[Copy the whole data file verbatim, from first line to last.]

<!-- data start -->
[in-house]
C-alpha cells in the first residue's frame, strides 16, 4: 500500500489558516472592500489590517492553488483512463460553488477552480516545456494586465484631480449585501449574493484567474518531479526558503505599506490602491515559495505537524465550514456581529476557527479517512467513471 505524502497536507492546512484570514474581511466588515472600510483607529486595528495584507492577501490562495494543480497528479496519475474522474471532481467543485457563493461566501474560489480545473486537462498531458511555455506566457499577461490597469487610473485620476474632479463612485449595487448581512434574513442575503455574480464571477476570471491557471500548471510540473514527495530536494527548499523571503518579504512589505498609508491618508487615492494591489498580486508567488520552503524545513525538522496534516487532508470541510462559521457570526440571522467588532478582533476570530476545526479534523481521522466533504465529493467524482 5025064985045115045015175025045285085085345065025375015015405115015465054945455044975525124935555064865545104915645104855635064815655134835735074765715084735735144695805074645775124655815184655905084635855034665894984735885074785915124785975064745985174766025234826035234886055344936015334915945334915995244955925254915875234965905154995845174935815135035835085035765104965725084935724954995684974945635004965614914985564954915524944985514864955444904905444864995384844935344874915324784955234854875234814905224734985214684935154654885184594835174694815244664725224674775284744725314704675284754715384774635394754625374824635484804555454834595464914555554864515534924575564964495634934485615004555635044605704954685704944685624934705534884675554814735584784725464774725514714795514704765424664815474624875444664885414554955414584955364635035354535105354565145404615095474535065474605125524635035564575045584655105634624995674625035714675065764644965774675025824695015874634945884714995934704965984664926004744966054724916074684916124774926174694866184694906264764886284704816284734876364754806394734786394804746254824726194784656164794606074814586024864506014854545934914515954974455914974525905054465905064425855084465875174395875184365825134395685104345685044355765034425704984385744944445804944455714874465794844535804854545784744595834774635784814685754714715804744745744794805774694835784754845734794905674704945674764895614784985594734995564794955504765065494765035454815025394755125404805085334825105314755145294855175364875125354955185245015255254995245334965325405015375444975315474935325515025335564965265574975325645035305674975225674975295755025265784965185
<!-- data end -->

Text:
[in-house]
C-alpha cells in the first residue's frame, strides 16, 4: 500500500489558516472592500489590517492553488483512463460553488477552480516545456494586465484631480449585501449574493484567474518531479526558503505599506490602491515559495505537524465550514456581529476557527479517512467513471 505524502497536507492546512484570514474581511466588515472600510483607529486595528495584507492577501490562495494543480497528479496519475474522474471532481467543485457563493461566501474560489480545473486537462498531458511555455506566457499577461490597469487610473485620476474632479463612485449595487448581512434574513442575503455574480464571477476570471491557471500548471510540473514527495530536494527548499523571503518579504512589505498609508491618508487615492494591489498580486508567488520552503524545513525538522496534516487532508470541510462559521457570526440571522467588532478582533476570530476545526479534523481521522466533504465529493467524482 5025064985045115045015175025045285085085345065025375015015405115015465054945455044975525124935555064865545104915645104855635064815655134835735074765715084735735144695805074645775124655815184655905084635855034665894984735885074785915124785975064745985174766025234826035234886055344936015334915945334915995244955925254915875234965905154995845174935815135035835085035765104965725084935724954995684974945635004965614914985564954915524944985514864955444904905444864995384844935344874915324784955234854875234814905224734985214684935154654885184594835174694815244664725224674775284744725314704675284754715384774635394754625374824635484804555454834595464914555554864515534924575564964495634934485615004555635044605704954685704944685624934705534884675554814735584784725464774725514714795514704765424664815474624875444664885414554955414584955364635035354535105354565145404615095474535065474605125524635035564575045584655105634624995674625035714675065764644965774675025824695015874634945884714995934704965984664926004744966054724916074684916124774926174694866184694906264764886284704816284734876364754806394734786394804746254824726194784656164794606074814586024864506014854545934914515954974455914974525905054465905064425855084465875174395875184365825134395685104345685044355765034425704984385744944445804944455714874465794844535804854545784744595834774635784814685754714715804744745744794805774694835784754845734794905674704945674764895614784985594734995564794955504765065494765035454815025394755125404805085334825105314755145294855175364875125354955185245015255254995245334965325405015375444975315474935325515025335564965265574975325645035305674975225674975295755025265784965185